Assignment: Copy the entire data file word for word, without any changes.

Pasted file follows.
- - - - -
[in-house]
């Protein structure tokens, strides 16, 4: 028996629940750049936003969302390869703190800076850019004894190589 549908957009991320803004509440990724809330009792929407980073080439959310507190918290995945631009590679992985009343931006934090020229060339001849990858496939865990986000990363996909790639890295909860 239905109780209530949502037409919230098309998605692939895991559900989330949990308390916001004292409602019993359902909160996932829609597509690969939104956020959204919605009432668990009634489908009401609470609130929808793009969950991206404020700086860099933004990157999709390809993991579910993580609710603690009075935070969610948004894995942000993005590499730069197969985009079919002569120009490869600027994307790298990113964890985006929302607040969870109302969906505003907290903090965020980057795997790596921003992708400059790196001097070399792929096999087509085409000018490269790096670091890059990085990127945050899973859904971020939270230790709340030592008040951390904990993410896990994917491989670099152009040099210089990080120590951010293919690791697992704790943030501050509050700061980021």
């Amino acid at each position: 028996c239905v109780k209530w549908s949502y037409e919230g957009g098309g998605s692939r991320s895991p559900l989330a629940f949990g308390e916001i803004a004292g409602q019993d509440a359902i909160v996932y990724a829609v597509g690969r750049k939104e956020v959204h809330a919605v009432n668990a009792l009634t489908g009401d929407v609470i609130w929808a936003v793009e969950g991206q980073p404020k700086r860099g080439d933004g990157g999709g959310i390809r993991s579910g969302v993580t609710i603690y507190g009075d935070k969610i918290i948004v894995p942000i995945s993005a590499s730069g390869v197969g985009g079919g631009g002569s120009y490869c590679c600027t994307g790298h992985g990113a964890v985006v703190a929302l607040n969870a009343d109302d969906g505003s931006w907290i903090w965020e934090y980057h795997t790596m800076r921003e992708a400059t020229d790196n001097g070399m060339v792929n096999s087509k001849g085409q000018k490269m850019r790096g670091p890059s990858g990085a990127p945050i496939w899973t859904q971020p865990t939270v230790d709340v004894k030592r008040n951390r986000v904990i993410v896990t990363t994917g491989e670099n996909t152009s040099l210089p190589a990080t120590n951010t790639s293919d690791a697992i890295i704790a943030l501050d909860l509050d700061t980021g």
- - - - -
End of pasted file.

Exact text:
[in-house]
């Protein structure tokens, strides 16, 4: 028996629940750049936003969302390869703190800076850019004894190589 549908957009991320803004509440990724809330009792929407980073080439959310507190918290995945631009590679992985009343931006934090020229060339001849990858496939865990986000990363996909790639890295909860 239905109780209530949502037409919230098309998605692939895991559900989330949990308390916001004292409602019993359902909160996932829609597509690969939104956020959204919605009432668990009634489908009401609470609130929808793009969950991206404020700086860099933004990157999709390809993991579910993580609710603690009075935070969610948004894995942000993005590499730069197969985009079919002569120009490869600027994307790298990113964890985006929302607040969870109302969906505003907290903090965020980057795997790596921003992708400059790196001097070399792929096999087509085409000018490269790096670091890059990085990127945050899973859904971020939270230790709340030592008040951390904990993410896990994917491989670099152009040099210089990080120590951010293919690791697992704790943030501050509050700061980021």
């Amino acid at each position: 028996c239905v109780k209530w549908s949502y037409e919230g957009g098309g998605s692939r991320s895991p559900l989330a629940f949990g308390e916001i803004a004292g409602q019993d509440a359902i909160v996932y990724a829609v597509g690969r750049k939104e956020v959204h809330a919605v009432n668990a009792l009634t489908g009401d929407v609470i609130w929808a936003v793009e969950g991206q980073p404020k700086r860099g080439d933004g990157g999709g959310i390809r993991s579910g969302v993580t609710i603690y507190g009075d935070k969610i918290i948004v894995p942000i995945s993005a590499s730069g390869v197969g985009g079919g631009g002569s120009y490869c590679c600027t994307g790298h992985g990113a964890v985006v703190a929302l607040n969870a009343d109302d969906g505003s931006w907290i903090w965020e934090y980057h795997t790596m800076r921003e992708a400059t020229d790196n001097g070399m060339v792929n096999s087509k001849g085409q000018k490269m850019r790096g670091p890059s990858g990085a990127p945050i496939w899973t859904q971020p865990t939270v230790d709340v004894k030592r008040n951390r986000v904990i993410v896990t990363t994917g491989e670099n996909t152009s040099l210089p190589a990080t120590n951010t790639s293919d690791a697992i890295i704790a943030l501050d909860l509050d700061t980021g």